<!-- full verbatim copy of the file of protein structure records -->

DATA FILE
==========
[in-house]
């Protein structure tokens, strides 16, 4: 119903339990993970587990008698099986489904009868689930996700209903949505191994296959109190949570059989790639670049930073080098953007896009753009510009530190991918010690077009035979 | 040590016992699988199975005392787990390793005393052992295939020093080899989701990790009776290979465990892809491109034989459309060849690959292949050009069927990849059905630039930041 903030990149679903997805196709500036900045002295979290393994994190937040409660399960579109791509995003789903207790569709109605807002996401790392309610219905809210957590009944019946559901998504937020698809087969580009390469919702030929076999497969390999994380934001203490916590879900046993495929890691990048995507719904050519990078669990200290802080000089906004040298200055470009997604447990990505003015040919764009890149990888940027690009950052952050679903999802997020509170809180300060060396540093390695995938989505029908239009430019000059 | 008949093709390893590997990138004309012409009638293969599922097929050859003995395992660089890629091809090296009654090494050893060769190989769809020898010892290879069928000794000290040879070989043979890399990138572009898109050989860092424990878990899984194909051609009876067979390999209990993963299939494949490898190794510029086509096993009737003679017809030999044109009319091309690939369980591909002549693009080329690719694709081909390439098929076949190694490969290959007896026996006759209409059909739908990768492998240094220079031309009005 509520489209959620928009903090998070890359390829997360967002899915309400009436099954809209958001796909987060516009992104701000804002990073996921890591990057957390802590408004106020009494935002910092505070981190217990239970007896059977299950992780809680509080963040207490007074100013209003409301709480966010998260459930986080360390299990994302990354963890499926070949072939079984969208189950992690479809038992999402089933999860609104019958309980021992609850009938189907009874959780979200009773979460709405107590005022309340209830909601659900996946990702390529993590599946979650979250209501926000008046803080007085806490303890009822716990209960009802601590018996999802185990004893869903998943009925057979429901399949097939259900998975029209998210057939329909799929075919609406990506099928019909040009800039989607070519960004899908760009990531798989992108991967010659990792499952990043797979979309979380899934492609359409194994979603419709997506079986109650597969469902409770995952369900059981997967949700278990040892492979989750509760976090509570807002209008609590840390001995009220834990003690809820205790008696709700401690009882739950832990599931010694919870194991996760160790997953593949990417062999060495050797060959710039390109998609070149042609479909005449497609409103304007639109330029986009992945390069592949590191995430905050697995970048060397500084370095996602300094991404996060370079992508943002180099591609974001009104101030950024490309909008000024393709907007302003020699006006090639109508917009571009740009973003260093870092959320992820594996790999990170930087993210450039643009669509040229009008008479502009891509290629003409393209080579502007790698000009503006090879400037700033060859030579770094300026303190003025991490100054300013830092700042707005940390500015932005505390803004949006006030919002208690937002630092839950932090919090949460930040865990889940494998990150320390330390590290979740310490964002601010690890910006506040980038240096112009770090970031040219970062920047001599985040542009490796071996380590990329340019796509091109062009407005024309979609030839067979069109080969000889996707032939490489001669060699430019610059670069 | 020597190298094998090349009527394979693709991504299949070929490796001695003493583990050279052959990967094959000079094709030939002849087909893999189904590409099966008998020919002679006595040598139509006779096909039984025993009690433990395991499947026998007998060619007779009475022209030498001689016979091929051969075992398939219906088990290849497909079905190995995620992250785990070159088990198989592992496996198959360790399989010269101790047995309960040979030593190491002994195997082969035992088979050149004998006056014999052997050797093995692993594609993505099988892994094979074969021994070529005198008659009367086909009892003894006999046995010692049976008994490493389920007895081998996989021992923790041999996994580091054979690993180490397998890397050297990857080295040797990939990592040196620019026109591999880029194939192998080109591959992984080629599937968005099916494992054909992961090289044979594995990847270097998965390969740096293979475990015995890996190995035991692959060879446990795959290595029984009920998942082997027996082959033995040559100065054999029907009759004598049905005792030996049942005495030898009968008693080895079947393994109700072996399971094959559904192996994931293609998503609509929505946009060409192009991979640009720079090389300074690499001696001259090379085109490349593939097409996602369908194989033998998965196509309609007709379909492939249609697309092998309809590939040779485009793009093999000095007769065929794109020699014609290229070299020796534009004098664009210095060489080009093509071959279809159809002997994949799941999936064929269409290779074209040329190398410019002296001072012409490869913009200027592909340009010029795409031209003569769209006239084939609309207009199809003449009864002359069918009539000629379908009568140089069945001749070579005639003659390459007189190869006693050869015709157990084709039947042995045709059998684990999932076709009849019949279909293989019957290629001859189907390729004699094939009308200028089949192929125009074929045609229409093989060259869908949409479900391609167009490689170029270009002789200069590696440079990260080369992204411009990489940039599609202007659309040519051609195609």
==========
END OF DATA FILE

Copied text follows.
[in-house]
């Protein structure tokens, strides 16, 4: 119903339990993970587990008698099986489904009868689930996700209903949505191994296959109190949570059989790639670049930073080098953007896009753009510009530190991918010690077009035979 | 040590016992699988199975005392787990390793005393052992295939020093080899989701990790009776290979465990892809491109034989459309060849690959292949050009069927990849059905630039930041 903030990149679903997805196709500036900045002295979290393994994190937040409660399960579109791509995003789903207790569709109605807002996401790392309610219905809210957590009944019946559901998504937020698809087969580009390469919702030929076999497969390999994380934001203490916590879900046993495929890691990048995507719904050519990078669990200290802080000089906004040298200055470009997604447990990505003015040919764009890149990888940027690009950052952050679903999802997020509170809180300060060396540093390695995938989505029908239009430019000059 | 008949093709390893590997990138004309012409009638293969599922097929050859003995395992660089890629091809090296009654090494050893060769190989769809020898010892290879069928000794000290040879070989043979890399990138572009898109050989860092424990878990899984194909051609009876067979390999209990993963299939494949490898190794510029086509096993009737003679017809030999044109009319091309690939369980591909002549693009080329690719694709081909390439098929076949190694490969290959007896026996006759209409059909739908990768492998240094220079031309009005 509520489209959620928009903090998070890359390829997360967002899915309400009436099954809209958001796909987060516009992104701000804002990073996921890591990057957390802590408004106020009494935002910092505070981190217990239970007896059977299950992780809680509080963040207490007074100013209003409301709480966010998260459930986080360390299990994302990354963890499926070949072939079984969208189950992690479809038992999402089933999860609104019958309980021992609850009938189907009874959780979200009773979460709405107590005022309340209830909601659900996946990702390529993590599946979650979250209501926000008046803080007085806490303890009822716990209960009802601590018996999802185990004893869903998943009925057979429901399949097939259900998975029209998210057939329909799929075919609406990506099928019909040009800039989607070519960004899908760009990531798989992108991967010659990792499952990043797979979309979380899934492609359409194994979603419709997506079986109650597969469902409770995952369900059981997967949700278990040892492979989750509760976090509570807002209008609590840390001995009220834990003690809820205790008696709700401690009882739950832990599931010694919870194991996760160790997953593949990417062999060495050797060959710039390109998609070149042609479909005449497609409103304007639109330029986009992945390069592949590191995430905050697995970048060397500084370095996602300094991404996060370079992508943002180099591609974001009104101030950024490309909008000024393709907007302003020699006006090639109508917009571009740009973003260093870092959320992820594996790999990170930087993210450039643009669509040229009008008479502009891509290629003409393209080579502007790698000009503006090879400037700033060859030579770094300026303190003025991490100054300013830092700042707005940390500015932005505390803004949006006030919002208690937002630092839950932090919090949460930040865990889940494998990150320390330390590290979740310490964002601010690890910006506040980038240096112009770090970031040219970062920047001599985040542009490796071996380590990329340019796509091109062009407005024309979609030839067979069109080969000889996707032939490489001669060699430019610059670069 | 020597190298094998090349009527394979693709991504299949070929490796001695003493583990050279052959990967094959000079094709030939002849087909893999189904590409099966008998020919002679006595040598139509006779096909039984025993009690433990395991499947026998007998060619007779009475022209030498001689016979091929051969075992398939219906088990290849497909079905190995995620992250785990070159088990198989592992496996198959360790399989010269101790047995309960040979030593190491002994195997082969035992088979050149004998006056014999052997050797093995692993594609993505099988892994094979074969021994070529005198008659009367086909009892003894006999046995010692049976008994490493389920007895081998996989021992923790041999996994580091054979690993180490397998890397050297990857080295040797990939990592040196620019026109591999880029194939192998080109591959992984080629599937968005099916494992054909992961090289044979594995990847270097998965390969740096293979475990015995890996190995035991692959060879446990795959290595029984009920998942082997027996082959033995040559100065054999029907009759004598049905005792030996049942005495030898009968008693080895079947393994109700072996399971094959559904192996994931293609998503609509929505946009060409192009991979640009720079090389300074690499001696001259090379085109490349593939097409996602369908194989033998998965196509309609007709379909492939249609697309092998309809590939040779485009793009093999000095007769065929794109020699014609290229070299020796534009004098664009210095060489080009093509071959279809159809002997994949799941999936064929269409290779074209040329190398410019002296001072012409490869913009200027592909340009010029795409031209003569769209006239084939609309207009199809003449009864002359069918009539000629379908009568140089069945001749070579005639003659390459007189190869006693050869015709157990084709039947042995045709059998684990999932076709009849019949279909293989019957290629001859189907390729004699094939009308200028089949192929125009074929045609229409093989060259869908949409479900391609167009490689170029270009002789200069590696440079990260080369992204411009990489940039599609202007659309040519051609195609």